When Double Fine's Tim Schafer took the stage at Microsoft's press conference at E3 2019, everyone figured we'd get a new trailer for Psychonauts 2 and some fun jokes. What nobody expected was for Schafer to announce that Double Fine had been acquired by Microsoft Game Studios -- a major change for a studio that's been a symbol of fierce independence in game development and publishing since its inception almost 20 years ago.
Psychonauts 2 was initially a massive crowdfunding hit, with a surprise announcement at the 2015 Game Awards and a subsequent backer campaign raising over $3.8 million (disclosure: I'm a proud backer and O.G. Psychonauts stan). Three years later, a trailer arrived at December's Game Awards. Now, at E3 2019, Double Fine showed off the first part of Psychonauts 2, and I got to check it out and speak with Schafer himself about the acquisition and the newest installment in the Psychonauts universe.
If you loved the original Psychonauts, you'll be thrilled to hear the sequel appears to retain all the charm of its predecessor. Raz and the rest of the gang are back and better than ever, firing off jokes and jumping right into the mind-bending action. The 30-minute preview we watched was a live demo taking place at the start of the game; dentist Caligosto Loboto's mind is the first location you'll navigate as Raz, and it's a mesh of a mundane office environment and... teeth. Lots of teeth. Odontophobics be warned! The story carries some themes and threads from the first Psychonauts but hints at a much greater, more sinister villain in the sequel.
So what does a Psychonauts level look like based on what's inside Tim Schafer's head? We brainstormed about it and landed on "Lisa Frank art come to life, with a shitload of feral Jack Blacks all over the place." (It felt important for you to know that, and now we can both enjoy that visual forever.)
When asked to compare Psychonauts 2 with the size of the first game, Schafer says, "It's roughly the same size range for a similar experience, where there's, like, a hub world (a real world location) -- in this case, not a summer camp but Psychonauts headquarters, the real Psychonauts headquarters ... I think the world might be a little bigger, though."
Three skills from the first Psychonauts were on display in the presentation: PSI-Blast, which now appears to use psychic energy from a shared pool instead of ammo; Pyrokenesis, which has morphed into an area-of-effect ability torching anything it comes into contact with; and Telekinesis, which drains aforementioned psychic energy (also, no more throwing NPCs -- sorry everyone). They're refinements that look and feel much more in line with the idea of spies that use the power of their minds to navigate the subconscious of their targets.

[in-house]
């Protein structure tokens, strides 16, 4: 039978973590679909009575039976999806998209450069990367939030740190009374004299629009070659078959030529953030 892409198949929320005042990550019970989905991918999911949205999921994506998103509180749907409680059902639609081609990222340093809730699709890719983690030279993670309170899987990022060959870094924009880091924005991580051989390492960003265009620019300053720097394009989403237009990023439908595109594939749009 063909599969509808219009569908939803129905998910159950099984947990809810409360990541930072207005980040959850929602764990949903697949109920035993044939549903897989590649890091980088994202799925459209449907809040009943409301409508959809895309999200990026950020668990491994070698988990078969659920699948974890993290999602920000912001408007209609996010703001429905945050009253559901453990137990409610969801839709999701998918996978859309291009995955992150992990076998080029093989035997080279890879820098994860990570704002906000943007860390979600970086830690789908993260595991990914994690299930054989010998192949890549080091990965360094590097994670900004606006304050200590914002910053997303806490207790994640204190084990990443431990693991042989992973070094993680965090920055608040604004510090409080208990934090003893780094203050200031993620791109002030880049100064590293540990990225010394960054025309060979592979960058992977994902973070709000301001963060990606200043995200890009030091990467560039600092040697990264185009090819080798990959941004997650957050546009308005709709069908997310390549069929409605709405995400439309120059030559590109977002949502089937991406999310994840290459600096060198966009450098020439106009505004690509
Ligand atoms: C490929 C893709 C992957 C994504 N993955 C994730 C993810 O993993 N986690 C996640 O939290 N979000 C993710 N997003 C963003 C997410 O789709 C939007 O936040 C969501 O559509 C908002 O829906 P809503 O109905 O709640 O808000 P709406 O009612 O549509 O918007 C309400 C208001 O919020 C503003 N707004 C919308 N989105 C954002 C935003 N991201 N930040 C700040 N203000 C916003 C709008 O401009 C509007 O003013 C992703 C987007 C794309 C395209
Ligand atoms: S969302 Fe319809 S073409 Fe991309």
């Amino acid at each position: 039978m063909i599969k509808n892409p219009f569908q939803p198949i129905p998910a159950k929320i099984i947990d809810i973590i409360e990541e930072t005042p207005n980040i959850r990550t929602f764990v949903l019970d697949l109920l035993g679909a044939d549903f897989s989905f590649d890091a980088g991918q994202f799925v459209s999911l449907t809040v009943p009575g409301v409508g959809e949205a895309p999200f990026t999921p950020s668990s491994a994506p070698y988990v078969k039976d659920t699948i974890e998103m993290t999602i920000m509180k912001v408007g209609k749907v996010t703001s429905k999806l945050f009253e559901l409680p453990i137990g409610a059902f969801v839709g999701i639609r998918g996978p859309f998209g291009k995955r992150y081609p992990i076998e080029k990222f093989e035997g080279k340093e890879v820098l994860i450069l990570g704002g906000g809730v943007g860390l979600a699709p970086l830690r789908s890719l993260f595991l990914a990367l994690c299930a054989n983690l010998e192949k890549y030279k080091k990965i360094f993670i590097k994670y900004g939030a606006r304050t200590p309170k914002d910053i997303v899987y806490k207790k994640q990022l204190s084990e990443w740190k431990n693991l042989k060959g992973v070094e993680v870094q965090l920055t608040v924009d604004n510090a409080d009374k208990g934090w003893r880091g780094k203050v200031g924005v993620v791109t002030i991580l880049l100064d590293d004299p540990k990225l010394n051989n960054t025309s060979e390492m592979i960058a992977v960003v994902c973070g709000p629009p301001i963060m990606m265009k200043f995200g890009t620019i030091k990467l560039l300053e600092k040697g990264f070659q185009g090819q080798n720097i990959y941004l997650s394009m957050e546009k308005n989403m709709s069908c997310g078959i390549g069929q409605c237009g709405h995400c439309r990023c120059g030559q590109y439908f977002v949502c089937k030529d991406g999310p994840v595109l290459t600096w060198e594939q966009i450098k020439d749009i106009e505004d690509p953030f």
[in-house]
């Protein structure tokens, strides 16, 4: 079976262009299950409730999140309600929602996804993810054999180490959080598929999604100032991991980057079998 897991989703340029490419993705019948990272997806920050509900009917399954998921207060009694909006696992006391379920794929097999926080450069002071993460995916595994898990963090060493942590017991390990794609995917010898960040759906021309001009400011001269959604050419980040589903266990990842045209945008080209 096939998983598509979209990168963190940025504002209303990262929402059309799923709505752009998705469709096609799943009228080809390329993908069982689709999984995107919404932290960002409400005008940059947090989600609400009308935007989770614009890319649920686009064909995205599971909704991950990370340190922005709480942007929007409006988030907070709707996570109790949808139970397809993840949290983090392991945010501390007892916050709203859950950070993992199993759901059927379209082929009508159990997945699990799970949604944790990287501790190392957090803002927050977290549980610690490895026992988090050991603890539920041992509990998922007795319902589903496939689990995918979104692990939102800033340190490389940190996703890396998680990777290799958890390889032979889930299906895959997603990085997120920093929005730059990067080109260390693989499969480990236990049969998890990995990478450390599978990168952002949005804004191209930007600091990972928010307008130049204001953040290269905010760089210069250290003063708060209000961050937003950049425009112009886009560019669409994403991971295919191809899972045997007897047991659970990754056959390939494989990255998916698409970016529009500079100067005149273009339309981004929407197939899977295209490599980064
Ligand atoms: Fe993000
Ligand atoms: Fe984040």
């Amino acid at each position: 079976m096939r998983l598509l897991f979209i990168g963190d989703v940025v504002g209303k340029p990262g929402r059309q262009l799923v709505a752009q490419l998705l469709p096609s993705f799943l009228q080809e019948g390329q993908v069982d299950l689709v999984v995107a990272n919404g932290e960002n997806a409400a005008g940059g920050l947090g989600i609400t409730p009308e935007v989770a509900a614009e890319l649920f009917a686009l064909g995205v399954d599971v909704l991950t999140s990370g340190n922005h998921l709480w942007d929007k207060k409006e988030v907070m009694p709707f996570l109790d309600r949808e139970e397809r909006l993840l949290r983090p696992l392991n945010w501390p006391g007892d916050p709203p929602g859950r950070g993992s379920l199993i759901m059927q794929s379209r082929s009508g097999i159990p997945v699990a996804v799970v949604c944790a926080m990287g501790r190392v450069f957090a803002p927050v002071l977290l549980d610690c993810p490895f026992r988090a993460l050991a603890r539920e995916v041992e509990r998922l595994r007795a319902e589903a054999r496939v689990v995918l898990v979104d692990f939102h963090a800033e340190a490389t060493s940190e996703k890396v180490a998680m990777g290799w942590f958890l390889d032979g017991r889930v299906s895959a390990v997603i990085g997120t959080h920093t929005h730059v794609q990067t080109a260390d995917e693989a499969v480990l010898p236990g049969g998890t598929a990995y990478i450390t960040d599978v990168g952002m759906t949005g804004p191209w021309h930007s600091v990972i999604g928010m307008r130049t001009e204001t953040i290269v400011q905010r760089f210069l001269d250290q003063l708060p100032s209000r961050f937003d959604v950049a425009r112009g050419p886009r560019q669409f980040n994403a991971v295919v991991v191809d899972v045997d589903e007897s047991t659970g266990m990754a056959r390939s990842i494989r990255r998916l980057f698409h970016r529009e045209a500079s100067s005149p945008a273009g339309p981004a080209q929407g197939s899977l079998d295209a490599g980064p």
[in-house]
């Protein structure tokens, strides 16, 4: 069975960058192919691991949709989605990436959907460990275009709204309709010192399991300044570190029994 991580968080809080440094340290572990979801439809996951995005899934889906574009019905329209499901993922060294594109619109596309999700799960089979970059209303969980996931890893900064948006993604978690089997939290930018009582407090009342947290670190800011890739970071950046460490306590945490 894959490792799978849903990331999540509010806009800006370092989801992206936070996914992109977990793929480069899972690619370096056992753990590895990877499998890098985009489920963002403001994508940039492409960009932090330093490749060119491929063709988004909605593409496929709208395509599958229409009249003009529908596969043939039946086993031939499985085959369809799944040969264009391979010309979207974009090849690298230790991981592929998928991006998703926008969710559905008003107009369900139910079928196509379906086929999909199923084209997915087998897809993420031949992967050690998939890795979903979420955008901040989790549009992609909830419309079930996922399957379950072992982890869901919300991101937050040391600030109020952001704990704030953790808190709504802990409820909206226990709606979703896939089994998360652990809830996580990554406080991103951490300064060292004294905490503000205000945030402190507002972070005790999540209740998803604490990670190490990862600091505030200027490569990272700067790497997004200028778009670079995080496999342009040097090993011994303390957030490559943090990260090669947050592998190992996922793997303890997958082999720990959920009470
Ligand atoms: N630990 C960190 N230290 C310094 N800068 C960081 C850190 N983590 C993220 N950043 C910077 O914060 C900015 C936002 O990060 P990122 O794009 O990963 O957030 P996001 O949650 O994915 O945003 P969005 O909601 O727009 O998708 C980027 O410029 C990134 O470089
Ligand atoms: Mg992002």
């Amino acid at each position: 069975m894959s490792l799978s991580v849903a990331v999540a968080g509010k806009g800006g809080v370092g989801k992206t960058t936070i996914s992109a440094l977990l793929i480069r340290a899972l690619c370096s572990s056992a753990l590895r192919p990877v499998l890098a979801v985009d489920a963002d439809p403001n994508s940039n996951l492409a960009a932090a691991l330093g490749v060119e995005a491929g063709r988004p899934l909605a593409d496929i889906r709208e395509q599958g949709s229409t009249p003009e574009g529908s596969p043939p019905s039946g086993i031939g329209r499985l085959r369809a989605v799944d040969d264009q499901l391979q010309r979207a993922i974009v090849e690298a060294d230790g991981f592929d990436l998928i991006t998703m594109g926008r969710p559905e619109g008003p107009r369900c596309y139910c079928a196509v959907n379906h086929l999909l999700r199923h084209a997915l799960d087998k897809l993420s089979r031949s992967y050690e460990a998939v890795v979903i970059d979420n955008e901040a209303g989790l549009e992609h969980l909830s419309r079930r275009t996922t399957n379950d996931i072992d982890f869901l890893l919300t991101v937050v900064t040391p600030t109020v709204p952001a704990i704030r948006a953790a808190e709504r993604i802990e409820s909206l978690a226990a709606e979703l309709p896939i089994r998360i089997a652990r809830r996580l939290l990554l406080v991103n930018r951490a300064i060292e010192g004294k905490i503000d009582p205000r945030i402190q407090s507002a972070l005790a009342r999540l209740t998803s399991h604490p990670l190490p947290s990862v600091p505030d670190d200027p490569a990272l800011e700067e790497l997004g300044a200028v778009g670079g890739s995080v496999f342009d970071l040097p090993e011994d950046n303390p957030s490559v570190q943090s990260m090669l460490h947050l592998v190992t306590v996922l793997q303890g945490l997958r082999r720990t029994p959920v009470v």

If you're a completist, rejoice! Figments are back for your collecting enjoyment. I didn't catch any other "secret" items in the first level, but I'd be shocked if vaults didn't also make their return, and maybe even a few other collectible items. Doubts (flying enemies carrying weights) and Regrets (goopy foes that slow down progress) are also present this time around, adding to the mental health mayhem Raz encounters on his journey.
It's all very tongue-in-cheek, but it's also a genuinely cool way to depict real mental health issues and how they might affect someone's mind -- one of the best things about the first Psychonauts.
As for Double Fine's goal to get the game in the hands of as many gamers as possible, it looks like Microsoft Game Studios is a large part of the plan. Schafer refers to Microsoft as a "big brother to have behind your back" and believes the company's Game Pass "might get someone that wouldn't have bought the game outright to see it and be curious enough to try it out and realize how much they love it."
Schafer also talked about Microsoft appealing to the studio with a hands-off approach to acquisition, and how he felt it would positively impact game development at Double Fine.
"I was not interested in acquisition until I talked to them and they talked about how they leave the studios as they are," he says. "Being in a place that's well funded but creatively free is, in some ways, like a golden ticket for that situation. In some ways it harkens back to what I had at LucasArts, where we were well funded, but we weren't allowed to make Star Wars games. So we just had to make stuff up. And that's where a lot of adventure games like Full Throttle and Grim Fandango came from."
If more whimsical, wacky, well-funded games from the merry band of weirdos at Double Fine is what acquisition means for them, consider me sold.